In the almost one-hundred-year existence of the Chinese Communist Party (CCP), its current general secretary, Xi Jinping, is only the second leader clearly chosen by his peers. The first was Mao Zedong. Both men beat out the competition, and thus secured a legitimacy their predecessors lacked.1 Why was Xi chosen?
The Beijing rumor mill had long indicated that the outgoing elders were looking for a “princeling” successor, that is the son of a senior first- generation revolutionary. Princelings, it was apparently felt, had a bigger stake in the revolution than most people, and thus would be the most determined to preserve the rule of the CCP.
Xi’s father, Xi Zhongxun, was a respected vice-premier and member of the CCP Central Committee known for his moderate views, but he fell afoul of Mao in 1962 and was purged, then was rehabilitated and returned to high office after the Chairman’s death. Xi Jinping thus has the additional legitimation of being “born red,” as Evan Osnos put it recently in The New Yorker.
Doubtless this heritage partly accounts for Xi’s evident self-confidence, but another factor could be the toughening he underwent as a young teenager, fending for himself in the face of hostile Red Guards and thereafter working in the countryside for six years. According to an official biography, “he arrived at the village as a slightly lost teenager and left as a 22-year-old man determined to do something for the people.” Unlike his predecessors Jiang Zemin, who had the benefit of studying in the Soviet bloc and then rising through the relative stability of the industrial bureaucracy, and Hu Jintao, who started in the industrial bureaucracy and then made his way up the ranks of the Communist Youth League, Xi had no such protective carapace in his early years. That background could explain why Xi has been taking far greater risks after becoming general secretary than either Jiang or Hu did. What is widely accepted among China hands is that Xi is the most powerful leader of China since Deng Xiaoping, with a developing personality cult.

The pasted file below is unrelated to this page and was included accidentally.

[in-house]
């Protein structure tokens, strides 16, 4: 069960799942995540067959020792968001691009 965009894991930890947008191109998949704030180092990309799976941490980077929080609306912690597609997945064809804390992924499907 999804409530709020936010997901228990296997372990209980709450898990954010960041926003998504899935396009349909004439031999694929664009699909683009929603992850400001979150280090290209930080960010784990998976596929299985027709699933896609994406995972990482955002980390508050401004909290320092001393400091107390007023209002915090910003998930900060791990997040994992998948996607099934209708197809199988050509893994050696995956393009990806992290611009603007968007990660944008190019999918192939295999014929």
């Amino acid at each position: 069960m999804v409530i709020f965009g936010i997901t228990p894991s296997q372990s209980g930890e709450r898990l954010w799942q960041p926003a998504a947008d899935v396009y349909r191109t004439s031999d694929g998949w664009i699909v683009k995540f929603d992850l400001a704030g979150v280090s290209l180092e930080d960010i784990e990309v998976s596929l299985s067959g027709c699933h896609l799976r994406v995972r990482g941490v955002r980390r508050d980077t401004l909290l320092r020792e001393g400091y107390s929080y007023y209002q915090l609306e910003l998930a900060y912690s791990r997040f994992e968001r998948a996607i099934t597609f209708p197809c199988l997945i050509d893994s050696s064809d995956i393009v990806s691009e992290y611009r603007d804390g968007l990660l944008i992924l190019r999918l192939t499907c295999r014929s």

Xi is not primus inter pares like Jiang and Hu; he is simply primus. In his recent book, Chinese Politics in the Era of Xi Jinping, Willy Wo-Lap Lam, a veteran observer of Chinese elites, explains that since taking over as general secretary in November 2012 and president of China in March 2013, Xi has centralized power under his leadership to an extraordinary degree, creating and chairing the new Central National Security Commission, which has jurisdiction over the army, the police, and all foreign-related and national security agencies, along with chairing the Central Military Commission, which comes with his job as CCP general secretary. In a move that surely undercuts the regime’s…
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